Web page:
What are the other waxes in the blend?
There is an impressively low number of wax blenders selling coconut wax in the United States currently. We only found one that made a blend that was high quality and could truly be called a coconut wax—others we found sell a product called coconut wax that is mostly soy wax, with a small amount of added coconut oil. We know from our supplier that the coconut wax is all-natural (i.e. 100% no paraffin) and made from a majority high melt-point coconut oil (i.e. > 50% coconut-based). Unfortunately our supplier won't give us specific details or breakdown of what the vegetable waxes are in our blend, as it's a trade secret proprietary to them, since their lab created the wax. The reason they do this is to avoid other wax blenders copying their formula.
Since we wanted to know, we recently ran a chemical analysis on the wax. It identified that the majority ingredient was coconut oil, and that the ‘other vegetable waxes’ include some amount of soy. The analysis indicated that it was highly unlikely that the blend contained palm wax, but couldn’t rule it out completely.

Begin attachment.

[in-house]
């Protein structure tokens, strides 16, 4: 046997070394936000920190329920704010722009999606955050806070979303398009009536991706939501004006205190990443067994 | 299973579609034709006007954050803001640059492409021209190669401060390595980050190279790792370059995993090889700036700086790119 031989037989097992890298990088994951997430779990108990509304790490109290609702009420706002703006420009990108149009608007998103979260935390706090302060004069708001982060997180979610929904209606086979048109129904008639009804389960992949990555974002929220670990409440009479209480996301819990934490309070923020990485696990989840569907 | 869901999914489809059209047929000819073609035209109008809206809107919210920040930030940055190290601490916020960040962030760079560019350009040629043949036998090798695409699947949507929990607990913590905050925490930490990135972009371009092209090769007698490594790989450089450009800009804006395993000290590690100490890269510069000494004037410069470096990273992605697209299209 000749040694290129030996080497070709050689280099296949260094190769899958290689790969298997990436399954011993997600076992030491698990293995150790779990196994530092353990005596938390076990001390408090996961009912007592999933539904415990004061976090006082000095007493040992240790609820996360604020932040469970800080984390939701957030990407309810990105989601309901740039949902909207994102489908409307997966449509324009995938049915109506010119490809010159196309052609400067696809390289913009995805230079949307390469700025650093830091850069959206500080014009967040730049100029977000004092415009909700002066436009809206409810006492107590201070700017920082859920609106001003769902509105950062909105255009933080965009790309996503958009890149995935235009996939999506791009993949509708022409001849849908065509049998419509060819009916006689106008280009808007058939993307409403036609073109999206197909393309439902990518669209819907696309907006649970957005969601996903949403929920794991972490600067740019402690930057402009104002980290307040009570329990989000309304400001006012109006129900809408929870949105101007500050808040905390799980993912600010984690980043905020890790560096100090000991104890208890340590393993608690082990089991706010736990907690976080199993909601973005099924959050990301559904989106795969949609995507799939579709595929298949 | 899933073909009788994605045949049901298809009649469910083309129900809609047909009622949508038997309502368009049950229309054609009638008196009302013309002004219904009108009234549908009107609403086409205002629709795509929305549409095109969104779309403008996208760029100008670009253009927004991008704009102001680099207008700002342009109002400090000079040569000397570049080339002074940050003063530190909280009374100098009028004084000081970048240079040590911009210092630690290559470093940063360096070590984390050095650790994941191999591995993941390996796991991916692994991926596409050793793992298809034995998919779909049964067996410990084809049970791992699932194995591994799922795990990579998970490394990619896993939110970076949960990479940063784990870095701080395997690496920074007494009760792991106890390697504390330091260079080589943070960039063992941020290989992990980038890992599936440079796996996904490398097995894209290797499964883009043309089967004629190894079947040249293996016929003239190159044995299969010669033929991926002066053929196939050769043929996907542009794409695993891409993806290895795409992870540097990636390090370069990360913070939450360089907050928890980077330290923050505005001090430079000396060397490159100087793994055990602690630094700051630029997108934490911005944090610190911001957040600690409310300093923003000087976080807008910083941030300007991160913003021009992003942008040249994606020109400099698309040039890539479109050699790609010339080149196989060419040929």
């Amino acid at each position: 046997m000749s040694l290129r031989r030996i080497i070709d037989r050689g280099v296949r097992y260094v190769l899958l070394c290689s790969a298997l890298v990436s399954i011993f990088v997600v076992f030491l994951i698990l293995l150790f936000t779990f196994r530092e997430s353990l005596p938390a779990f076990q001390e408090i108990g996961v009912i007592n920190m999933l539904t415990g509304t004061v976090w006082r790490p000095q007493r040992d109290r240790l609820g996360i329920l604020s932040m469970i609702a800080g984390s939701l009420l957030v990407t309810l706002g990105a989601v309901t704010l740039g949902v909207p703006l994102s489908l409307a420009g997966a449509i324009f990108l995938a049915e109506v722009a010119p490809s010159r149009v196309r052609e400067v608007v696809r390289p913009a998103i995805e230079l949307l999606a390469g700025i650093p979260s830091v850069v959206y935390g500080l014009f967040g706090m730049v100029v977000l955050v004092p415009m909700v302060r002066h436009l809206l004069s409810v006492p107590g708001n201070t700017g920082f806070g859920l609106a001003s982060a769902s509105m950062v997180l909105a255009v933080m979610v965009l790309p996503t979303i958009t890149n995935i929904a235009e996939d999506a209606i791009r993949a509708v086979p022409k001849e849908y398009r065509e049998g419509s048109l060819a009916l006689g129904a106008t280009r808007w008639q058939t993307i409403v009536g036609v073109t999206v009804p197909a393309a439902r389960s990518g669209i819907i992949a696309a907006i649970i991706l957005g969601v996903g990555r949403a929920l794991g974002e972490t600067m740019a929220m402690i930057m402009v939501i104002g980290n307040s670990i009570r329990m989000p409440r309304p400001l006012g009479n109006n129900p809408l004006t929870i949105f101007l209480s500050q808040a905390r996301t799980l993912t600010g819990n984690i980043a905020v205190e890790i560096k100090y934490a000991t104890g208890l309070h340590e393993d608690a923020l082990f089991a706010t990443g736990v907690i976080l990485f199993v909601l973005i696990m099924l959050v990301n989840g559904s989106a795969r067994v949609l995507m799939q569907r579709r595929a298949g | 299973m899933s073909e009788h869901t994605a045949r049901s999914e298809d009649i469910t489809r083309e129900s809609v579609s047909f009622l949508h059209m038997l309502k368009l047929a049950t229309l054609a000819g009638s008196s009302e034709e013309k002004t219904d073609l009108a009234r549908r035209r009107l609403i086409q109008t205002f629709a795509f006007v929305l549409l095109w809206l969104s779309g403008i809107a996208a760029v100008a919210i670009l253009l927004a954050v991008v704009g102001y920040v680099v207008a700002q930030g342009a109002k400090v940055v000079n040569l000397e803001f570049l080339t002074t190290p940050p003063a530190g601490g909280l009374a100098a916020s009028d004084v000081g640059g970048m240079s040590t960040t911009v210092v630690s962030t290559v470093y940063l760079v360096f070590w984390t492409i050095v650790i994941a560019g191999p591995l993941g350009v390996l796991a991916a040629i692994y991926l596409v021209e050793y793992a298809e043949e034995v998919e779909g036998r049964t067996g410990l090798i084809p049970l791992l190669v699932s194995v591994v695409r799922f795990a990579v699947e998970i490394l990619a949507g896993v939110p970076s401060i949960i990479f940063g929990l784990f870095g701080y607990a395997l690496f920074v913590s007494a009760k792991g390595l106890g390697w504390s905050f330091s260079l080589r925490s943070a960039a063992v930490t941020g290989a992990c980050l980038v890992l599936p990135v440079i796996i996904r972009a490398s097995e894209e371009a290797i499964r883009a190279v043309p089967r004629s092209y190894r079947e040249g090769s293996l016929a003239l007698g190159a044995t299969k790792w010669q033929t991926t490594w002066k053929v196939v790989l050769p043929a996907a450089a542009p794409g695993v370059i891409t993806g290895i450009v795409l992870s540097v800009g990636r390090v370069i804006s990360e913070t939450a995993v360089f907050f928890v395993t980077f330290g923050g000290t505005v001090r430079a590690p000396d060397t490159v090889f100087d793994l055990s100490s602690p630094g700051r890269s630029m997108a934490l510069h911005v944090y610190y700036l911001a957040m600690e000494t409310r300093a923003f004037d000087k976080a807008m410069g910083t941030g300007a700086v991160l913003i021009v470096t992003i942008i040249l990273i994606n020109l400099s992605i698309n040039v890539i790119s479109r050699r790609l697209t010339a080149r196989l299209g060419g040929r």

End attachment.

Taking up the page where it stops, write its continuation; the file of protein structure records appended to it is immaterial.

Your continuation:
Little did we know that a carefully sourced palm wax would ultimately become the solution we'd dream of.
Towards Regeneration with Palm
Palm wax was initially heralded as the holy grail of the candle industry. With a pleasant aesthetic, “feathered” effect, and a similar burn quality as that of coconut wax, palm wax was once viewed as the sustainable alternative. However, a 2009 investigation by the Economist (“The other oil spill”) discovered that, even with the creation of the Roundtable on Sustainable Palm Oil (RSPO), deforestation practices were rampant and endangering many species of animals as demand for palm wax skyrocketed. To this day, it’s challenging to source truly sustainable palm oil products.